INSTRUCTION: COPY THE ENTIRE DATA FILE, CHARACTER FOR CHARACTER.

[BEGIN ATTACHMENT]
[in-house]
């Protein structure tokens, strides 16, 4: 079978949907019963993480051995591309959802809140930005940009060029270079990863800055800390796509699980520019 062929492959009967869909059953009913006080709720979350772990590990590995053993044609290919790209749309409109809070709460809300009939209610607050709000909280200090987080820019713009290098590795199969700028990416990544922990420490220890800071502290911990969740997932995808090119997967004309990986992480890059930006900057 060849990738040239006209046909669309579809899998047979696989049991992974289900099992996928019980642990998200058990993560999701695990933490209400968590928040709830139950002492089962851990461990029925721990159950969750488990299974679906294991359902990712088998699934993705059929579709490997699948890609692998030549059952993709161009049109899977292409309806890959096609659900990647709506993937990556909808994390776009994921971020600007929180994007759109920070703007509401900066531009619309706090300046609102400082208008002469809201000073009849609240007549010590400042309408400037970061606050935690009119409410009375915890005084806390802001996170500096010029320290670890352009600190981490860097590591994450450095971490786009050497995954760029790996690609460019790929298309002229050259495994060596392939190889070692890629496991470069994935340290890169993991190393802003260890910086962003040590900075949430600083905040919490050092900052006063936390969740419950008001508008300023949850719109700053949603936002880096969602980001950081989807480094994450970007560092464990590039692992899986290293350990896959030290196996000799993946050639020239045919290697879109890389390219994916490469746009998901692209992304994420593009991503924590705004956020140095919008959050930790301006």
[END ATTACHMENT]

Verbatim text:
[in-house]
């Protein structure tokens, strides 16, 4: 079978949907019963993480051995591309959802809140930005940009060029270079990863800055800390796509699980520019 062929492959009967869909059953009913006080709720979350772990590990590995053993044609290919790209749309409109809070709460809300009939209610607050709000909280200090987080820019713009290098590795199969700028990416990544922990420490220890800071502290911990969740997932995808090119997967004309990986992480890059930006900057 060849990738040239006209046909669309579809899998047979696989049991992974289900099992996928019980642990998200058990993560999701695990933490209400968590928040709830139950002492089962851990461990029925721990159950969750488990299974679906294991359902990712088998699934993705059929579709490997699948890609692998030549059952993709161009049109899977292409309806890959096609659900990647709506993937990556909808994390776009994921971020600007929180994007759109920070703007509401900066531009619309706090300046609102400082208008002469809201000073009849609240007549010590400042309408400037970061606050935690009119409410009375915890005084806390802001996170500096010029320290670890352009600190981490860097590591994450450095971490786009050497995954760029790996690609460019790929298309002229050259495994060596392939190889070692890629496991470069994935340290890169993991190393802003260890910086962003040590900075949430600083905040919490050092900052006063936390969740419950008001508008300023949850719109700053949603936002880096969602980001950081989807480094994450970007560092464990590039692992899986290293350990896959030290196996000799993946050639020239045919290697879109890389390219994916490469746009998901692209992304994420593009991503924590705004956020140095919008959050930790301006």